Genes & Cells

Chromosomal risks of fertility treatment, vitamin A for vaccines and clues to brain cancer in this week's news

Fertility treatment risks
Fertility treatments may cause chromosomal problems in would-be mothers over age 35. A new study by researchers in Europe and Canada shows that chromosomes in older women may come prematurely unglued from one another when the ovaries are stimulated to produce eggs for in vitro fertilization. The unglued chromosomes may get divided up incorrectly during egg formation, leading to eggs with extra copies of chromosomes. An extra copy of a chromosome may result in fertility treatment failure, miscarriage, or — more rarely — Down syndrome or other conditions. The research was presented July 4 in Stockholm at the annual meeting of the European Society of Human Reproduction and Embryology. —Tina Hesman Saey


Vitamin A boosts diarrhea vaccines
A shot of vitamin A could make vaccines against diarrheal illnesses work better. Vaccines against diarrhea-causing bacteria are often ineffective because the vaccines rally immune cells that then float around the body instead of going to the gut where they’re needed. But researchers in Germany report July 1 in the Journal of Clinical Investigation that adding retinoic acid, or vitamin A, to the vaccine can make immune cells home in on the intestines. Mice injected with the vitamin-vaccine combo were able to fend off diarrhea caused by cholera toxin and had fewer Salmonella bacteria in their guts compared with immunized mice that didn’t get the vitamin boost. —Tina Hesman Saey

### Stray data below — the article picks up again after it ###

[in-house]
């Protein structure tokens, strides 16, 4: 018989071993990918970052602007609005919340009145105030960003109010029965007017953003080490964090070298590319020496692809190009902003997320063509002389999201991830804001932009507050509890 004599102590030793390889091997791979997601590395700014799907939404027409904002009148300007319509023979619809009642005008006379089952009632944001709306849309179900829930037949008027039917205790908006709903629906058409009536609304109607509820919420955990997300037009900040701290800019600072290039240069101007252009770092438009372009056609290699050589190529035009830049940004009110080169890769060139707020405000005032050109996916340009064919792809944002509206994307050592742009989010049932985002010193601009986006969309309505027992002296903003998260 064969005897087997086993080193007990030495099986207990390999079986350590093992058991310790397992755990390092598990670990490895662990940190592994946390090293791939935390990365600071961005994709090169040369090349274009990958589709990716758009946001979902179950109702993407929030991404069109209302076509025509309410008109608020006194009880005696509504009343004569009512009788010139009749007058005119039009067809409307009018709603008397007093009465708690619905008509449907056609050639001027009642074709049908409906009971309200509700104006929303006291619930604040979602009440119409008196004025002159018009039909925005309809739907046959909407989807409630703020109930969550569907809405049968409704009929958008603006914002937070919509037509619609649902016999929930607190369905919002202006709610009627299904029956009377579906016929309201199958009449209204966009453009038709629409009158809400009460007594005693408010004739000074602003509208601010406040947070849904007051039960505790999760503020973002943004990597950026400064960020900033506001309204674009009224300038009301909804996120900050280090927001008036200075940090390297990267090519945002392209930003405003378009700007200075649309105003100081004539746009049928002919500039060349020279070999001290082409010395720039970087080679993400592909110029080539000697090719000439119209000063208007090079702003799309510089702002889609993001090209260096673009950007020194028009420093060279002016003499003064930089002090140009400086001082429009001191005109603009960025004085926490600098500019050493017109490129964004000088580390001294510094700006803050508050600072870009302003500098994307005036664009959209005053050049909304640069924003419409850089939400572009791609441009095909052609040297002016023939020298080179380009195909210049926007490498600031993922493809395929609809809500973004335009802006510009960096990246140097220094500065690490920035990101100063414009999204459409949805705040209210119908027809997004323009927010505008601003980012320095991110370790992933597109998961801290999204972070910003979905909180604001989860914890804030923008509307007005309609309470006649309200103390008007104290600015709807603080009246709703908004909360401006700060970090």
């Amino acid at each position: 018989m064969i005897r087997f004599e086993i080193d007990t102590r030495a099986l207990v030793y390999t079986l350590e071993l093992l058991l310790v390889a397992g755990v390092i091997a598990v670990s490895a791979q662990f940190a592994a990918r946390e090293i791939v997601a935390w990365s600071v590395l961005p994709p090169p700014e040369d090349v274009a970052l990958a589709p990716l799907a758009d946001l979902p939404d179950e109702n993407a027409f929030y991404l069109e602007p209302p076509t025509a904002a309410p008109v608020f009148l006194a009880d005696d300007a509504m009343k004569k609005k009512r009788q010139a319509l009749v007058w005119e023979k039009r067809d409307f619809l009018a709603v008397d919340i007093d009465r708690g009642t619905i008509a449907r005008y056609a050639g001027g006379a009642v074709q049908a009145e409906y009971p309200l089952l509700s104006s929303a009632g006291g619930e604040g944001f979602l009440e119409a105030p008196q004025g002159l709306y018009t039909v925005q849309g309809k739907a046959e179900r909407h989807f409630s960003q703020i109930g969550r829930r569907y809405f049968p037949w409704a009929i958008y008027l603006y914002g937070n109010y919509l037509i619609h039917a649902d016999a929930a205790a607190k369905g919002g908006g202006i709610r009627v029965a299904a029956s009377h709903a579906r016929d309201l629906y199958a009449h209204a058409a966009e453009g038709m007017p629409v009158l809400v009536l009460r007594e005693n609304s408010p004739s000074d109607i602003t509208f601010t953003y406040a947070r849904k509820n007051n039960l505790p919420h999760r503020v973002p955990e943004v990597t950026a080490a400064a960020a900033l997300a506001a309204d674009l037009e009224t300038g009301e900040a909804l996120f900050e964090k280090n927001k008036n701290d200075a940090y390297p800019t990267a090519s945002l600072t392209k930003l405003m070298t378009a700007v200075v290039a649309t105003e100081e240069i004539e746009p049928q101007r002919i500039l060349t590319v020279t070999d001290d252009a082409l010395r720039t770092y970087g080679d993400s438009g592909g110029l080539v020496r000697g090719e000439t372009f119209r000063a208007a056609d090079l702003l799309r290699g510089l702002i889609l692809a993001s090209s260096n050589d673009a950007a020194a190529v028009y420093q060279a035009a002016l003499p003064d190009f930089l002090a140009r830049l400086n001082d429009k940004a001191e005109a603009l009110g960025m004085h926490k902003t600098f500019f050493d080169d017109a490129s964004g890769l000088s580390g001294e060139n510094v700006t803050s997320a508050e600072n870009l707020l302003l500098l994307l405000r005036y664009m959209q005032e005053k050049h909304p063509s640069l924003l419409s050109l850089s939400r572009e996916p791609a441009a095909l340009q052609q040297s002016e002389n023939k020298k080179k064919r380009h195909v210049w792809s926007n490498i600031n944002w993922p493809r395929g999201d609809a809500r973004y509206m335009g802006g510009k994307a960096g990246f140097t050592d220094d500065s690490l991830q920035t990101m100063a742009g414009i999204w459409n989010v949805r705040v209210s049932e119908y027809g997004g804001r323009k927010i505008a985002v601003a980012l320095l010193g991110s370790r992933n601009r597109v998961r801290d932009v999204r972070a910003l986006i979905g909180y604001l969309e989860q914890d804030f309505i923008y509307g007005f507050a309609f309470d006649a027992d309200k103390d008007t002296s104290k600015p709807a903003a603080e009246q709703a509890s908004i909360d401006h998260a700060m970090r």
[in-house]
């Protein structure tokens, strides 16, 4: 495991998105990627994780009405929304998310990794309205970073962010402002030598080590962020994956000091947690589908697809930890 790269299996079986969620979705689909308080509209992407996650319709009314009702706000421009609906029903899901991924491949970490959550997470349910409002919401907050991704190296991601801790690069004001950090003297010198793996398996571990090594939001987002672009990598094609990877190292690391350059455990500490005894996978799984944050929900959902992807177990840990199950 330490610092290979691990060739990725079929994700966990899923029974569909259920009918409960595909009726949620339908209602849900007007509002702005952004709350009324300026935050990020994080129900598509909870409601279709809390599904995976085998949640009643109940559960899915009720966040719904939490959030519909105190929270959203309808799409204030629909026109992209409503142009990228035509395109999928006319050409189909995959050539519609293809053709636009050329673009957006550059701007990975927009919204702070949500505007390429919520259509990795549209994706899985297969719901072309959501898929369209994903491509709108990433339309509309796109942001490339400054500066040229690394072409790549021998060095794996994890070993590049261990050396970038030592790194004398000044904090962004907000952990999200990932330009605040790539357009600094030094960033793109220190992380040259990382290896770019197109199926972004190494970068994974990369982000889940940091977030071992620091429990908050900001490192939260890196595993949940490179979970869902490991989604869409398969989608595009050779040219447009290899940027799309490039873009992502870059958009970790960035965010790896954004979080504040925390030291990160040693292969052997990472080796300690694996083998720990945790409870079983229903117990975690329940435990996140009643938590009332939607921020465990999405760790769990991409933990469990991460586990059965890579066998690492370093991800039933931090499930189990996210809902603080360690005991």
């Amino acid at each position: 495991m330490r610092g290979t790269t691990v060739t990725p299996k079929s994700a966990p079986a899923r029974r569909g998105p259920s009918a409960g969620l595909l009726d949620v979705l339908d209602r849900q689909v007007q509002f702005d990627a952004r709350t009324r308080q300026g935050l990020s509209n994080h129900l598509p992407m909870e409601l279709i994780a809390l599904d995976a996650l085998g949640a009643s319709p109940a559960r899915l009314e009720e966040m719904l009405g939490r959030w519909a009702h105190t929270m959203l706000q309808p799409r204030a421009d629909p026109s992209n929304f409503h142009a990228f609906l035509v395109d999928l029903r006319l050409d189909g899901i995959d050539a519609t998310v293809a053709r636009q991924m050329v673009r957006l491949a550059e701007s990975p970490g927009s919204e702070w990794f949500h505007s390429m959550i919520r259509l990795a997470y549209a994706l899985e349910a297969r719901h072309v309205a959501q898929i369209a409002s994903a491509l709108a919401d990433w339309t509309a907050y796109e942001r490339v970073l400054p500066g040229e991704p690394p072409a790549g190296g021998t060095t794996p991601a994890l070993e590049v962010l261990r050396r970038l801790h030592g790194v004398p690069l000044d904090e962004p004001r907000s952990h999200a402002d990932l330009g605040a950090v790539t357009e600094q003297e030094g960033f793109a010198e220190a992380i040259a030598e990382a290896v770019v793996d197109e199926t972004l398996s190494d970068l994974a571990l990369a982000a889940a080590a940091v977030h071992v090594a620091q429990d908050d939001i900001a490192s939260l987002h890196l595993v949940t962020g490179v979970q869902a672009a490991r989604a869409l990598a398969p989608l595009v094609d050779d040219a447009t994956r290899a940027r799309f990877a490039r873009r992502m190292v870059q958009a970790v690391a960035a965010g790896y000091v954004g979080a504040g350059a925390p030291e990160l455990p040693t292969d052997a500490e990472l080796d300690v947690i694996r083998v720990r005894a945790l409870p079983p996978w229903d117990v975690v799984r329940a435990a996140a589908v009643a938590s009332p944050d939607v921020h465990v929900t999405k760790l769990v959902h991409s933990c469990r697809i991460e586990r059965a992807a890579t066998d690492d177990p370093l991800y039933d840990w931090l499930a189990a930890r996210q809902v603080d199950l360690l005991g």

Source of brain cancer identified
Researchers have traced the source of the type of brain cancer that killed U.S. Senator Ted Kennedy. A type of stem cell called an oligodendrocyte precursor cell gives rise to malignant glioma, researchers led by Hui Zong of the University of Oregon in Eugene report online July 7 in Cell. Previously scientists thought the cancer originated one step back, in stem cells that produce the cells identified in the new study. Knowing which cells go haywire first may help scientists nip the deadly brain cancer in the bud.  —Tina Hesman Saey

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